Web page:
Entrepreneurship programme convenes business and law professionals from across Africa at the Hertie School

Part of GIZ and Hertie School partnership to foster transnational dialogue on law and management issues.

In the last week of October, the Hertie School’s Executive Education team led a six-day Transnational Dialogue on Fostering Entrepreneurship across Africa, inviting law professionals and entrepreneurs from across Africa. A total of 35 participants from Tunisia, Ethiopia, Ghana, Ivory Coast and South Africa joined for this engaging and interactive bilingual exchange on topics of cross-border relevance.

The tailor-made programme took place online and focused on how to successfully establish, manage and sustain businesses in times of COVID-19. It aimed to foster transnational dialogue on key challenges in the field of law and management, and was part of a broader GIZ German development agency project, “Promotion of rule of law and justice in Africa”.

Empowering business entrepreneurs across Africa so they can transform their experiences into actionable policy change was a key element of the Dialogue. Participants  collaborated in workshops to draft their own policy proposals, including ideas for a transnational institute for entrepreneurship, public procurement and access to financing in the context of COVID-19.

"It meant a lot to me to understand that we share the same concerns and challenges, and that we are all in this together,” said participant Amal Guidara, Global Chief Compliance Officer at Galactech in Tunis. “Growing connections and building a trans-African community of entrepreneurs working towards policy change is crucial. It is therefore of utmost importance to further enhance this network."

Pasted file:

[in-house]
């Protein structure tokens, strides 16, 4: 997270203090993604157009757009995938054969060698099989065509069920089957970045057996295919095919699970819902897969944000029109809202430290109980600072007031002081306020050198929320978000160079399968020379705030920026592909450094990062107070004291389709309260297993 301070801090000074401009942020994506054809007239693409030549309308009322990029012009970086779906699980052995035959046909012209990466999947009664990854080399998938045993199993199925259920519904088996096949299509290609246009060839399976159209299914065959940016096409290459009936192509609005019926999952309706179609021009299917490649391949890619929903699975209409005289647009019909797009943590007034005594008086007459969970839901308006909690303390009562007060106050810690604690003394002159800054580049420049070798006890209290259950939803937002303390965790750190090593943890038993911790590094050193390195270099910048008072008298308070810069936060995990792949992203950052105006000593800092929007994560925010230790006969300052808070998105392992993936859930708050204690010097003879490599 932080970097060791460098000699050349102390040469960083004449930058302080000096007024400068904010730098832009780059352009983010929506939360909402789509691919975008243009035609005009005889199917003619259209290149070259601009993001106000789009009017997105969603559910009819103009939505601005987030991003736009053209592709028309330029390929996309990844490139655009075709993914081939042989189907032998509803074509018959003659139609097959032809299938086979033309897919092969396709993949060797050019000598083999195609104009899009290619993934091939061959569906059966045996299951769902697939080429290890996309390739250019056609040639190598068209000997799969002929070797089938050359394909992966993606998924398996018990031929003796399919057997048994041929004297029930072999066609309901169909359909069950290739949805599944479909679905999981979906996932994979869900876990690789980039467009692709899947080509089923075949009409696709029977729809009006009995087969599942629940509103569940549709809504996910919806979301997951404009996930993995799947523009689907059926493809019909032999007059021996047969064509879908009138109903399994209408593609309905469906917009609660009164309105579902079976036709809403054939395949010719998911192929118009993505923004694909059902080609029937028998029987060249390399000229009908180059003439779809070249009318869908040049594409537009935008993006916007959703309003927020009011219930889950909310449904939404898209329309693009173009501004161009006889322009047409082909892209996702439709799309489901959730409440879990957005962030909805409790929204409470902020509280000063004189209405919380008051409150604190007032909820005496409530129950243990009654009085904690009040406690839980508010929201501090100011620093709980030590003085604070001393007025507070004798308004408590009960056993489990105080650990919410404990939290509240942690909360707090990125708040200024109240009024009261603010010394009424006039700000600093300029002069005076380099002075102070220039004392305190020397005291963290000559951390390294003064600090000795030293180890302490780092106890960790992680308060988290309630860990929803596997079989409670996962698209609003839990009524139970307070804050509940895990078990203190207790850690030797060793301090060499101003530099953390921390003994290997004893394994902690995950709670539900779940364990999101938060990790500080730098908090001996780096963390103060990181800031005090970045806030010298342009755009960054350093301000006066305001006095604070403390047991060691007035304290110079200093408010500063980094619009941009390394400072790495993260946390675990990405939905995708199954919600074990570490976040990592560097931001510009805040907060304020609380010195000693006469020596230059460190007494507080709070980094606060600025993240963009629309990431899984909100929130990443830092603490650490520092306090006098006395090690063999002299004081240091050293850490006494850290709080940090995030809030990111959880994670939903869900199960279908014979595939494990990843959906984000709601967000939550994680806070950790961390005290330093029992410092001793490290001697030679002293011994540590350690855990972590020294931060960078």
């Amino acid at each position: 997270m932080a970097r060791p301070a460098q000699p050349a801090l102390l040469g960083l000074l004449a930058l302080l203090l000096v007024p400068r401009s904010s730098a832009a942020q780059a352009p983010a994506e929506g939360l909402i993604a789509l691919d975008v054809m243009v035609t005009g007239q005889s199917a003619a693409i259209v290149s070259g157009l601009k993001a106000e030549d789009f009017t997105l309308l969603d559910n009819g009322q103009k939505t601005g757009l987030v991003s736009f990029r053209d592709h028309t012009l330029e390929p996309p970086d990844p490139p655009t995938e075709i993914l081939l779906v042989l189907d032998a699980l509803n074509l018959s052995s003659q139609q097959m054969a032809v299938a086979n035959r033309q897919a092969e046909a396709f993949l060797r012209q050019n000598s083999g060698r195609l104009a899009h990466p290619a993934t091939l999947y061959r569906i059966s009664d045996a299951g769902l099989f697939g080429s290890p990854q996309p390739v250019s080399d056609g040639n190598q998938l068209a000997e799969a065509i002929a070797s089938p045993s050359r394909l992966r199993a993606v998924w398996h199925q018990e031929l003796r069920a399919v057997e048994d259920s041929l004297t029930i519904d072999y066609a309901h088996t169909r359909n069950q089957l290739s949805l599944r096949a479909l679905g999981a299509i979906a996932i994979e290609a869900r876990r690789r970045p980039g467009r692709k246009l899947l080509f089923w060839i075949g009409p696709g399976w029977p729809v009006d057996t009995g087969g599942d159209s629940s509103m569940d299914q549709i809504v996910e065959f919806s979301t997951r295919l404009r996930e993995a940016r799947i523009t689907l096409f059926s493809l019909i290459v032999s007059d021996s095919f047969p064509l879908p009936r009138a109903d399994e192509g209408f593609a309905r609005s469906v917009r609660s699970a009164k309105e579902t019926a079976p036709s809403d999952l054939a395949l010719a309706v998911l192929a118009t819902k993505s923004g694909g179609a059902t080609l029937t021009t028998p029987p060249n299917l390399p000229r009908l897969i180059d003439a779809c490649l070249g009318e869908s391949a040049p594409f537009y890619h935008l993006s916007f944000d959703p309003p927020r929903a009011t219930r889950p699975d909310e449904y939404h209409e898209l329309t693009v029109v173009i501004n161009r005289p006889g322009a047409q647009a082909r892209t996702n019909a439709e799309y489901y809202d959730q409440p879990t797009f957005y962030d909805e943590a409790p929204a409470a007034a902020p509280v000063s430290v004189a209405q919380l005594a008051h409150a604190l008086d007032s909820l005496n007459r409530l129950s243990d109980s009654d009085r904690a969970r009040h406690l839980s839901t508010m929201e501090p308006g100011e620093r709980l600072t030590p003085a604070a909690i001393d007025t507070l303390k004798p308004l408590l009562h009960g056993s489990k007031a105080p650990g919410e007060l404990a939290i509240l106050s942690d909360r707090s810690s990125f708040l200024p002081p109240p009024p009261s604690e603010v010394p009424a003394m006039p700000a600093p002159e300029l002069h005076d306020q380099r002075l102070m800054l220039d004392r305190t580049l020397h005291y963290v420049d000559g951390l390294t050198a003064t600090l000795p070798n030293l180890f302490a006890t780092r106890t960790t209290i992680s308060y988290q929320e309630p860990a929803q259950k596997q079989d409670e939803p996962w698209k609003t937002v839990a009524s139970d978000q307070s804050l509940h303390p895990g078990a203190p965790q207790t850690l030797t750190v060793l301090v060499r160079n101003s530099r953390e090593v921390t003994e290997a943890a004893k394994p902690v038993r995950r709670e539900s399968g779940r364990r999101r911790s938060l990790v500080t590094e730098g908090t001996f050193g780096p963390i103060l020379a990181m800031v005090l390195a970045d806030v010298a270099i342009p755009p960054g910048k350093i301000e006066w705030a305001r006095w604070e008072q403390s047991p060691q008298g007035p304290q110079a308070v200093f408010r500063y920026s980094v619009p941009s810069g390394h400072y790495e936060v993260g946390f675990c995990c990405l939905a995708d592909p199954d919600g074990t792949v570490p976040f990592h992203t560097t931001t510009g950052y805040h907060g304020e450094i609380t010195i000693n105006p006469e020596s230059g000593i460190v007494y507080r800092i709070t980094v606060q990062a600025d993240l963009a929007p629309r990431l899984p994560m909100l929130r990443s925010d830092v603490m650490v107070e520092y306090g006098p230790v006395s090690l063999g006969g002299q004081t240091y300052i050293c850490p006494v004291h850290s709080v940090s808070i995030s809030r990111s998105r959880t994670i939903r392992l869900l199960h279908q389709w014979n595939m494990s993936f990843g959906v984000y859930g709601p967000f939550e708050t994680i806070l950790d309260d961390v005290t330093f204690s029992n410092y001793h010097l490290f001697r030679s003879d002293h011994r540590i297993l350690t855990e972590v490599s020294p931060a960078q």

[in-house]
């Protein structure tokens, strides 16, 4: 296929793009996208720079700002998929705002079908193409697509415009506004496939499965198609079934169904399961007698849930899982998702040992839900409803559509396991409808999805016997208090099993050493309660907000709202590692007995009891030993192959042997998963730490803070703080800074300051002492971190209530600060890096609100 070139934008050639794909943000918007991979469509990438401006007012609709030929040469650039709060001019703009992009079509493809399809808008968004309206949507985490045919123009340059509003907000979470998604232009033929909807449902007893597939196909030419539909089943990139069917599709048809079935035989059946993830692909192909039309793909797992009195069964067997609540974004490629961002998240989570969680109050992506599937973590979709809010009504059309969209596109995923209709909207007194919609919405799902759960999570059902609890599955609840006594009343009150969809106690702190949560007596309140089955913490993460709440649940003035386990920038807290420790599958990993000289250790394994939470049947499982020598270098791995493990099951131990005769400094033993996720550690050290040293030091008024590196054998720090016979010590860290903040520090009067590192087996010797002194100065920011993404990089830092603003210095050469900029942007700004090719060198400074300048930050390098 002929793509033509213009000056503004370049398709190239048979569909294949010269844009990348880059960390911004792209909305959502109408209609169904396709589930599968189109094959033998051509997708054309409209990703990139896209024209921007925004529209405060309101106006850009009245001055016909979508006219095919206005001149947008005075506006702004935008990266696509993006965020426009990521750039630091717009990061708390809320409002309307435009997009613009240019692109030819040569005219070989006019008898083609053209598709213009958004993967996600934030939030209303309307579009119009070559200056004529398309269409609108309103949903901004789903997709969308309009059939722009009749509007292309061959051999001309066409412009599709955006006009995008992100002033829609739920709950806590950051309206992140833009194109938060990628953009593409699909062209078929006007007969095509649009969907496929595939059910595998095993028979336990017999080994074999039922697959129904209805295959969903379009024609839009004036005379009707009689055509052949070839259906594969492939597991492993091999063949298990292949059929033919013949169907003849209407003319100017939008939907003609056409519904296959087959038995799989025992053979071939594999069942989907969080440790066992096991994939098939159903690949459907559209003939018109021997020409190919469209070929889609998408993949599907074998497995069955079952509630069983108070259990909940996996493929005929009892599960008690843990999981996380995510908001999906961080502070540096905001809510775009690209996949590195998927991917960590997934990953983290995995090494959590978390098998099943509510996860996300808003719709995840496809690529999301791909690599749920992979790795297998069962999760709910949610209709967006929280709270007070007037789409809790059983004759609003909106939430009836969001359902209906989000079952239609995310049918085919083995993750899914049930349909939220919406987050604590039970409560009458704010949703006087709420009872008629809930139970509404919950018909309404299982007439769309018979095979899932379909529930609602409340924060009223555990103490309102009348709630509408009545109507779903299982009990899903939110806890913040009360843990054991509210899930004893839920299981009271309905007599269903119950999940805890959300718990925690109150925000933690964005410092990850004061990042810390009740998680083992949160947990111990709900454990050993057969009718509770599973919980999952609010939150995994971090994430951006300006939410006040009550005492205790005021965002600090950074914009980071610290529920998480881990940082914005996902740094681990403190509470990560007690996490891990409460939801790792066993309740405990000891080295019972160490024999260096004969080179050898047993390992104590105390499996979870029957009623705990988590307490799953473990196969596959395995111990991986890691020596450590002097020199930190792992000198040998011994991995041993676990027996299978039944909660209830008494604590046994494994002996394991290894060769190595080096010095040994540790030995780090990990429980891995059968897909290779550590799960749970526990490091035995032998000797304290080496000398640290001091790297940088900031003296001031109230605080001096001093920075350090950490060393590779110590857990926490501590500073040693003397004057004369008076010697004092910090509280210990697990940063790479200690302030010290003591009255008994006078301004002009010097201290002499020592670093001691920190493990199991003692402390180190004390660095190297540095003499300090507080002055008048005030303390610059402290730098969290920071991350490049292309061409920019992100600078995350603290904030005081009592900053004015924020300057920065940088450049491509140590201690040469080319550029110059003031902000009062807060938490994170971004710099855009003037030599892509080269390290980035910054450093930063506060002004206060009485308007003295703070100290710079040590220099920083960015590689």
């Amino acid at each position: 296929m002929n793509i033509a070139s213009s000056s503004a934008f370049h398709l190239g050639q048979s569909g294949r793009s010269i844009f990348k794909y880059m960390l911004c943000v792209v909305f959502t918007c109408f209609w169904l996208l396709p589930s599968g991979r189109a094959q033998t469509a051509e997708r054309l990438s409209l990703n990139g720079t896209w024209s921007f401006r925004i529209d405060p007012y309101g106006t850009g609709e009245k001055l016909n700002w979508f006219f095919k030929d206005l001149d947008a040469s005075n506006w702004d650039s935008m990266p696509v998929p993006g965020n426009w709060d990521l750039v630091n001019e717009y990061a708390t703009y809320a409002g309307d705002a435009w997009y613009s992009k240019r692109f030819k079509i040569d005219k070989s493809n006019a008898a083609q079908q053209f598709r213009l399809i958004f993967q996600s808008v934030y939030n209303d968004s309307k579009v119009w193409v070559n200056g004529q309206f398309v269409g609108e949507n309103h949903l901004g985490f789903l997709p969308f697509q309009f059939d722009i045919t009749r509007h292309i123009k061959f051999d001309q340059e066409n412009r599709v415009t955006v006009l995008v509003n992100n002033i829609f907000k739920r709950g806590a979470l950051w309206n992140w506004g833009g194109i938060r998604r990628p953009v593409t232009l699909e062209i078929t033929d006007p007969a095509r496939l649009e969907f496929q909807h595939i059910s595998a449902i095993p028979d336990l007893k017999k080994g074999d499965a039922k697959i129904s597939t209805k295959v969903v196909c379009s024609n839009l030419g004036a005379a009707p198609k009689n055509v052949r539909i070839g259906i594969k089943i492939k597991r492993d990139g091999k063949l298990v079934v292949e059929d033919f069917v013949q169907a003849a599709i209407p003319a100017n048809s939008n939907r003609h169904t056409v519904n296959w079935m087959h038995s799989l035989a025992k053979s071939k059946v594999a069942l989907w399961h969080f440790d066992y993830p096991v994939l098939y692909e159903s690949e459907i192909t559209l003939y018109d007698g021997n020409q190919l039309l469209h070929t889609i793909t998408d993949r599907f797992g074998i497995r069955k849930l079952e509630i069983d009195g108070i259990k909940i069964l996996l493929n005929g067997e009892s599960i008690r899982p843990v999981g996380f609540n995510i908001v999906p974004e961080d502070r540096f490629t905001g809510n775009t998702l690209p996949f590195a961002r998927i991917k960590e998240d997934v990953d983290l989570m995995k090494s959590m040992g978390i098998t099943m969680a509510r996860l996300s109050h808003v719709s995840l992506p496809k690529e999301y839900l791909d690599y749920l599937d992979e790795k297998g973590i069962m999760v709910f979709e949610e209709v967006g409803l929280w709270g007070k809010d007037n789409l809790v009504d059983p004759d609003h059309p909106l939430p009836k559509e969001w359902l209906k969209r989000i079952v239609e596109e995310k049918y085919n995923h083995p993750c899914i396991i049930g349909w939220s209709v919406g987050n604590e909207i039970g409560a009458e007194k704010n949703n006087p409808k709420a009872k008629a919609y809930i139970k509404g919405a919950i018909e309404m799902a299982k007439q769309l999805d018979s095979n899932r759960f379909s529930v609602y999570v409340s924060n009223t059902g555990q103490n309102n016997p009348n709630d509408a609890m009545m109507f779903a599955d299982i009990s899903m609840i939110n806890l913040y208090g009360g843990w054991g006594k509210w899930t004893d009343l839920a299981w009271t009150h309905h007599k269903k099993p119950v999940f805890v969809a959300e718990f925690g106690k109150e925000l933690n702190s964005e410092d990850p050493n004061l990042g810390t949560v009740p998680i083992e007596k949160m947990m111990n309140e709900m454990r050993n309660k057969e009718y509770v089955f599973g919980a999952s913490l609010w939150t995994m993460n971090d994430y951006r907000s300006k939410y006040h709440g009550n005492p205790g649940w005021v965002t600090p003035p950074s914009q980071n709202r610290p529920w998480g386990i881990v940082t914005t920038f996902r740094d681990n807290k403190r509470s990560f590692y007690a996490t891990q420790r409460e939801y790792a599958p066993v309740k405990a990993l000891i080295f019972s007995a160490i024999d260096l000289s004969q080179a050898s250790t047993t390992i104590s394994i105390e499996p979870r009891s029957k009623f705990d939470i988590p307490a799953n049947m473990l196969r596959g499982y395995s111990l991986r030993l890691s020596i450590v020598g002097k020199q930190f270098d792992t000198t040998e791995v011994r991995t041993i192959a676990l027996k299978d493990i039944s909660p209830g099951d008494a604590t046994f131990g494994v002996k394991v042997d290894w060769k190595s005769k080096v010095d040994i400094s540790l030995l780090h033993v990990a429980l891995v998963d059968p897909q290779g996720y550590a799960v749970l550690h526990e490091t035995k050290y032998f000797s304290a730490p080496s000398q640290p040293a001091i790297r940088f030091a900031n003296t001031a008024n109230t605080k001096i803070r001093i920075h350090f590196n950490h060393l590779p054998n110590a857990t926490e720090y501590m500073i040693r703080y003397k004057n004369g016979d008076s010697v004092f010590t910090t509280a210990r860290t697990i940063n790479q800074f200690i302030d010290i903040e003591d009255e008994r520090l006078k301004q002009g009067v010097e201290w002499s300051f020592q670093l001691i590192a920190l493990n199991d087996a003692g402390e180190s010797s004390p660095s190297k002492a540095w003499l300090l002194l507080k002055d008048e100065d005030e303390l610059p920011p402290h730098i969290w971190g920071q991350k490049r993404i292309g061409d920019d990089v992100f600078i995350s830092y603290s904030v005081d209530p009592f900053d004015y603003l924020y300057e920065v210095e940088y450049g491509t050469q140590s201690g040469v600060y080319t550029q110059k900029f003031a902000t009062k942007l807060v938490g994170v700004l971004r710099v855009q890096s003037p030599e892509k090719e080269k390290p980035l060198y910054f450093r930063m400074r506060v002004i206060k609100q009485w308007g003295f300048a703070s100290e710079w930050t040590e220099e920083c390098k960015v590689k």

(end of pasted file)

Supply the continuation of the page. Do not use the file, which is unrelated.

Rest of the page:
Sessions with Hertie School professors and practitioners

The programme included sessions on law, management and soft skills. Andrea Römmele, Professor of Communication in Politics and Civil Society taught a session on communication techniques. Oliver Klawitter, Project Coordinator in Executive Education at the Hertie School, who has a background in non-profit work, led a session on how to launch and manage a successful crowdfunding campaign. Law expert Ioana Knoll-Tudor was the course lead and taught a session on protecting funders and shareholder agreements. Opportunities and challenges in working with government was another topic, with a session led by Hertie School Senior Fellow Rolf Alter on the impact of COVID-19 on public tenders.

Practitioners, including Astou Dia, founder of A to A Partners, co-founder of the Impact Hub in Abidjan and Lead Business Coach, and Mehemed Bougsea, co-founder and CEO of Think-it brought valuable regional expertise and shared insights on how they overcame obstacles in their entrepreneurial journeys.

Aside from know-how on law and management for business start-ups in the pandemic, the programme aimed to develop concrete recommendations that could be presented and implemented in government agencies of the partner countries. And it will hopefully be a starting point for future Dialogues and network-building.

“We hope to create a long-lasting network by bringing together participants from different backgrounds and countries across Africa,” says Oliver Klawitter. “As we build out this programme in the future, we hope its impact will take the form of sustainable business relations and opportunities among the participants over the longer term.”